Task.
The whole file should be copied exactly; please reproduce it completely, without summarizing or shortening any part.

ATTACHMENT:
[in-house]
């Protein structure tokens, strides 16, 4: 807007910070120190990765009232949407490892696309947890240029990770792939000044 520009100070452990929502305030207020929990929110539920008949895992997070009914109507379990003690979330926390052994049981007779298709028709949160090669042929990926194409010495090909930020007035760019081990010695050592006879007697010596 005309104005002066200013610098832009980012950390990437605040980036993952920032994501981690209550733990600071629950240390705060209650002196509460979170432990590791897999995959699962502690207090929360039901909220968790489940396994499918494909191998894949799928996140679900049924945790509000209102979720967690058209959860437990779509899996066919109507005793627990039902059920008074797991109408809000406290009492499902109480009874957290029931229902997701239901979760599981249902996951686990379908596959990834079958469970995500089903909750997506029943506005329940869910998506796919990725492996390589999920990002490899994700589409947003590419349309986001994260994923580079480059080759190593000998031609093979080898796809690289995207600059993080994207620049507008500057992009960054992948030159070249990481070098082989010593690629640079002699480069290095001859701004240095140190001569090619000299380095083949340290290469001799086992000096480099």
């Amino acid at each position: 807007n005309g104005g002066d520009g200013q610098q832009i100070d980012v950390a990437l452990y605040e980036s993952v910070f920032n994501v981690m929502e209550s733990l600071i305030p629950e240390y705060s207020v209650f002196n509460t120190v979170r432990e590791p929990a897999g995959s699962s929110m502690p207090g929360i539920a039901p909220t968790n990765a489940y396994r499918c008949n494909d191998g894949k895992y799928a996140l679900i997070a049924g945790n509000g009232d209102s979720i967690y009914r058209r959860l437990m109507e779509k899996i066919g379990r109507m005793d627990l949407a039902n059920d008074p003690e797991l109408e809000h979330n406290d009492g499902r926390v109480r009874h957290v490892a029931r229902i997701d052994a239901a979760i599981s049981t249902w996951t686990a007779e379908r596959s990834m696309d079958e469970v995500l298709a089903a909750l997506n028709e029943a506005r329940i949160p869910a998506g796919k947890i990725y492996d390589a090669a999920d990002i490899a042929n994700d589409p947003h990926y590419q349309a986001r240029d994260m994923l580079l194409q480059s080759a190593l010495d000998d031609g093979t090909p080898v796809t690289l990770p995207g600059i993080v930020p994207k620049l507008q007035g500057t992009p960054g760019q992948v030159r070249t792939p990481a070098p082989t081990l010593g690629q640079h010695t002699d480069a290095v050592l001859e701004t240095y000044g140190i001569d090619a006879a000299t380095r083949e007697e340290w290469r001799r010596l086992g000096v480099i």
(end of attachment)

[in-house]
């Protein structure tokens, strides 16, 4: 807007910070120190990765009232949407490892696309947890240029990770792939000044 520009100070452990929502305030207020929990929110539920008949895992997070009914109507379990003690979330926390052994049981007779298709028709949160090669042929990926194409010495090909930020007035760019081990010695050592006879007697010596 005309104005002066200013610098832009980012950390990437605040980036993952920032994501981690209550733990600071629950240390705060209650002196509460979170432990590791897999995959699962502690207090929360039901909220968790489940396994499918494909191998894949799928996140679900049924945790509000209102979720967690058209959860437990779509899996066919109507005793627990039902059920008074797991109408809000406290009492499902109480009874957290029931229902997701239901979760599981249902996951686990379908596959990834079958469970995500089903909750997506029943506005329940869910998506796919990725492996390589999920990002490899994700589409947003590419349309986001994260994923580079480059080759190593000998031609093979080898796809690289995207600059993080994207620049507008500057992009960054992948030159070249990481070098082989010593690629640079002699480069290095001859701004240095140190001569090619000299380095083949340290290469001799086992000096480099």
């Amino acid at each position: 807007n005309g104005g002066d520009g200013q610098q832009i100070d980012v950390a990437l452990y605040e980036s993952v910070f920032n994501v981690m929502e209550s733990l600071i305030p629950e240390y705060s207020v209650f002196n509460t120190v979170r432990e590791p929990a897999g995959s699962s929110m502690p207090g929360i539920a039901p909220t968790n990765a489940y396994r499918c008949n494909d191998g894949k895992y799928a996140l679900i997070a049924g945790n509000g009232d209102s979720i967690y009914r058209r959860l437990m109507e779509k899996i066919g379990r109507m005793d627990l949407a039902n059920d008074p003690e797991l109408e809000h979330n406290d009492g499902r926390v109480r009874h957290v490892a029931r229902i997701d052994a239901a979760i599981s049981t249902w996951t686990a007779e379908r596959s990834m696309d079958e469970v995500l298709a089903a909750l997506n028709e029943a506005r329940i949160p869910a998506g796919k947890i990725y492996d390589a090669a999920d990002i490899a042929n994700d589409p947003h990926y590419q349309a986001r240029d994260m994923l580079l194409q480059s080759a190593l010495d000998d031609g093979t090909p080898v796809t690289l990770p995207g600059i993080v930020p994207k620049l507008q007035g500057t992009p960054g760019q992948v030159r070249t792939p990481a070098p082989t081990l010593g690629q640079h010695t002699d480069a290095v050592l001859e701004t240095y000044g140190i001569d090619a006879a000299t380095r083949e007697e340290w290469r001799r010596l086992g000096v480099i």